5-star businesses open at 50% capacity | SummitDaily.com
YOUR AD HERE »

5-star businesses open at 50% capacity

Limited in-person dining is enjoyed by patrons at Rising Sun Distillery in Frisco on Friday, Jan. 12. (Photo by Liz Copan / Studio Copan)

For the first time since November, some Summit County businesses were able to open at 50% capacity on Saturday, Feb. 13.

On Saturday, restaurants, gyms, fitness centers and personal services businesses that are part of the 5 Star Business Certification Program were able to open under level yellow restrictions. For those who are certified that means expanding from 25% to 50% capacity or up to 50 people for gyms and personal services and 150 people for restaurants.

The change was made possible because of Colorado’s shift to Dial 2.0, which looks at metrics on a seven-day average as opposed to a 14-day average. With the new time frame and new thresholds imposed by the dial, Summit County was able to keep all three metrics in level orange for a week, allowing for five-star businesses to open in level yellow restrictions.



Lauren Hitchell, owner of Studio B Dance Center in Frisco, said the change will allow her to have more people in classes without having a waitlist as often.

“This just means that we can actually allow more people to come in which in turn could mean more people buying memberships and punch passes because now they know ’well, I can actually get in and not be waitlisted,’” she said.



Hitchell said her business was already following all of the five-star requirements for gyms and fitness centers so enrolling in the program to allow for more capacity was a no-brainer.

“When COVID happened and we reopened we had been following all of the COVID procedures anyway with wearing masks indoors and even before COVID all of the equipment was getting sanitized before and after clients had touched them,” she said. “It was pretty much already implemented into our business.”

While being able to follow level yellow means more business for fitness centers and personal services, restaurants are not likely to see much of a change.

Outdoor yurt dining at Aurum in Breckenridge is one of the ways local establishments are providing a safe COVID-19 dining experience. (photo by Liz Copan / Studio Copan)

Five-star restaurants are still required to have tables spaced 6 feet apart to limit the virus spread. With that restriction in mind, restaurants are only going to be able to add one or two more tables in the new capacity limit.

“Because of that 6 foot distance, we’re only adding one more table,” said Bonnie Lehman, owner and operator of Arapahoe Cafe and Pub in Dillon. “But we are able to maximize the seating at the table. We can seat more four-tops and six-tops as opposed to twos and threes.”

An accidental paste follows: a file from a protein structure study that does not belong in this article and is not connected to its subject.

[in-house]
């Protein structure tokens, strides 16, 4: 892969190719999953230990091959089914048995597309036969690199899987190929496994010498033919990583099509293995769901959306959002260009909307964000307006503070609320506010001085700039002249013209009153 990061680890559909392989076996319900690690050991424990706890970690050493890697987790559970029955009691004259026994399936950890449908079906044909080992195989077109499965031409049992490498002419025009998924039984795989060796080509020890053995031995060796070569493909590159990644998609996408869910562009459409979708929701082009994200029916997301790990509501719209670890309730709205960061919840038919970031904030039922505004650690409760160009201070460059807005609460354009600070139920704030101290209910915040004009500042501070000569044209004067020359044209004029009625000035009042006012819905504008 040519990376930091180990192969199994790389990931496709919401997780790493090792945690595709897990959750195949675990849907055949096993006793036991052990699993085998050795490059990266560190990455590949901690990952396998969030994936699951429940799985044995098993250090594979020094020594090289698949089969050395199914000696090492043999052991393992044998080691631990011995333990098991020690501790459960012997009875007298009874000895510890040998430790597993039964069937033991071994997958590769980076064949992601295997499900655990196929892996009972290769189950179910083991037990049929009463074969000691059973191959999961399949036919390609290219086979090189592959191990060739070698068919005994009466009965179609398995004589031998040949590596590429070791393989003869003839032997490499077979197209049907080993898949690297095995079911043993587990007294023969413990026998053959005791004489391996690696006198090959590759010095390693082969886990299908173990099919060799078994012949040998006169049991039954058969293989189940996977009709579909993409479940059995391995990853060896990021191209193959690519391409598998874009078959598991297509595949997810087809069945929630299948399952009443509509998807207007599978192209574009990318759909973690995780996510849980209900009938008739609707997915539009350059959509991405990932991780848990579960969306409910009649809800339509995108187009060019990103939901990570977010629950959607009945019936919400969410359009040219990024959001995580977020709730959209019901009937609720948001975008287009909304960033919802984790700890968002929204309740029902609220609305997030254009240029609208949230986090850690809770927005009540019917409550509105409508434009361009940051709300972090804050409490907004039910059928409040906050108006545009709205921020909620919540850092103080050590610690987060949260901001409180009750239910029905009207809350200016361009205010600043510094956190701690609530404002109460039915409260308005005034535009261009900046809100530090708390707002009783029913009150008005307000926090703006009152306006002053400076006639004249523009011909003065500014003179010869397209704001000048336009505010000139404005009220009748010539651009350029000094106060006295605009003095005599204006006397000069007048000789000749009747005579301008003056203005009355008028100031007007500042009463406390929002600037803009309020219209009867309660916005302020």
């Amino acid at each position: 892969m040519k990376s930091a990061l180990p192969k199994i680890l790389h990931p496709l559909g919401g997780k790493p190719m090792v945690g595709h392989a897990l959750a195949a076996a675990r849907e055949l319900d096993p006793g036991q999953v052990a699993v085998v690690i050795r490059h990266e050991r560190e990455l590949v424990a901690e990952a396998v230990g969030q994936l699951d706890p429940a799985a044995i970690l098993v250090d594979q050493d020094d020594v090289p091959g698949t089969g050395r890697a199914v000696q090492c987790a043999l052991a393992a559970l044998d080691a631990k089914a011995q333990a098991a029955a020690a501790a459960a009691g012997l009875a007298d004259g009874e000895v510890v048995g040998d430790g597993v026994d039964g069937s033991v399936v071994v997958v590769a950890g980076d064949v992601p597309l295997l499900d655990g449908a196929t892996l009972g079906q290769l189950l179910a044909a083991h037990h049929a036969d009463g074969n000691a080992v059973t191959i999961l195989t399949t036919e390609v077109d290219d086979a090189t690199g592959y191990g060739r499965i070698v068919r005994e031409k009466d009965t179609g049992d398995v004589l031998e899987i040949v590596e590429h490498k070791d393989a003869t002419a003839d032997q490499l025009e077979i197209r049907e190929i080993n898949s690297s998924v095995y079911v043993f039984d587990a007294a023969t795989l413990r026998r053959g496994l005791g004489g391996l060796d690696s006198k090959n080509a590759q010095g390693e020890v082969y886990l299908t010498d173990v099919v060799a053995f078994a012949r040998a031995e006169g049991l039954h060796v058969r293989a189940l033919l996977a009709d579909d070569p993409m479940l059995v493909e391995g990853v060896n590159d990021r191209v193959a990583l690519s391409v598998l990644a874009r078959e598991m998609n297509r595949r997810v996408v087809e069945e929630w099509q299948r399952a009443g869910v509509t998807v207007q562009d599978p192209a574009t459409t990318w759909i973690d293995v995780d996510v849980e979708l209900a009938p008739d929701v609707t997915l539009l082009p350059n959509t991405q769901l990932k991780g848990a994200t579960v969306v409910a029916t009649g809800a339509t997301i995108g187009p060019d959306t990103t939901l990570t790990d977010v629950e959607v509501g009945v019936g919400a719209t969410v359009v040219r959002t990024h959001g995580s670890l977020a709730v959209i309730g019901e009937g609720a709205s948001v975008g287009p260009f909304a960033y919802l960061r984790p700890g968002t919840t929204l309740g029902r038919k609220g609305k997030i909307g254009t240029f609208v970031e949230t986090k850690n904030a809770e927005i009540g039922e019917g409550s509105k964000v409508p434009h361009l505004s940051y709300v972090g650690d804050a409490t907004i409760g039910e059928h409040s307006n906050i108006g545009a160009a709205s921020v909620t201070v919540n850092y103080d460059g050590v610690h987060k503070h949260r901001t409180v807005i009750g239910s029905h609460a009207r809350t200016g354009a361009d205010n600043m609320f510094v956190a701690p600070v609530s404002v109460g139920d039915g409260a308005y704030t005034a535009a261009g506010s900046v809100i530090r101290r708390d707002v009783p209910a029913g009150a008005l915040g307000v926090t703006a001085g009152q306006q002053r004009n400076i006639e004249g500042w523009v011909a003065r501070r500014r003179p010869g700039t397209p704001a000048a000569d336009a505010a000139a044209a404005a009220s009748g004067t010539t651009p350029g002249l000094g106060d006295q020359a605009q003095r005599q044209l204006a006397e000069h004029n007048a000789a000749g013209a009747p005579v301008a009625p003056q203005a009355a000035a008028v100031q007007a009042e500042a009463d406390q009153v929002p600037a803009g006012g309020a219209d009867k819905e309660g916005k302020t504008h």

For some restaurants, a worker shortage means opening at higher capacity limits is more of a challenge than a blessing.

“The hardest thing is staffing,” said Steven Kaufman, owner of Red Mountain Grill in Silverthorne. “Everything’s on a last-minute basis. You find out at 5 o’clock on Friday that Saturday you can do something. There’s just not enough workers in the county. We wouldn’t be able to run at 100% if we wanted to.”

Kaufman said some of the reason for the shortage in staffing may be because of a ban on work visas during the pandemic.

A help wanted sign is posted outside Silverheels Bar and Grill and Kemosabe Sushi restaurants in Frisco on Saturday, Feb. 13. (Photo by Liz Copan / Studio Copan)

“A lot of times the resort hires a couple hundred or a few hundred foreigners that come in to work for the season and those people usually look for part-time jobs,” he said. “So there’s a lot of that labor pool that you just don’t have.”

While the 50% capacity is a welcome change to local business owners, it comes after months of anxiety and frustration with COVID-19 response efforts.

Hitchell said it wasn’t until fitness centers and gyms were allowed to use the program that she felt supported. When the program was first adopted by the county, officials didn’t allow gyms and fitness centers in.

“The fact that we were put on the backburner since the beginning has just been really, really frustrating,” she said. “Restaurants were able to operate at X amount but then we weren’t, but we’re a more controlled setting.”

Kaufman said he wishes policies affected small businesses the same as large stores.

“The reality is, especially being a five-star facility, we are much safer than going to the supermarket or any other big box store,” he said. “Mom-and-pop stores … are probably run the safest, the cleanest, the best out of anything and policies have made it very difficult for us to be in business.”

Customers enjoy limited in-person dining at Silverheels Bar and Grill on Saturday, Feb. 13. (photo by Liz Copan / Studio Copan)

 


Support Local Journalism

Support Local Journalism

As a Summit Daily News reader, you make our work possible.

Now more than ever, your financial support is critical to help us keep our communities informed about the evolving coronavirus pandemic and the impact it is having on our residents and businesses. Every contribution, no matter the size, will make a difference.

Your donation will be used exclusively to support quality, local journalism.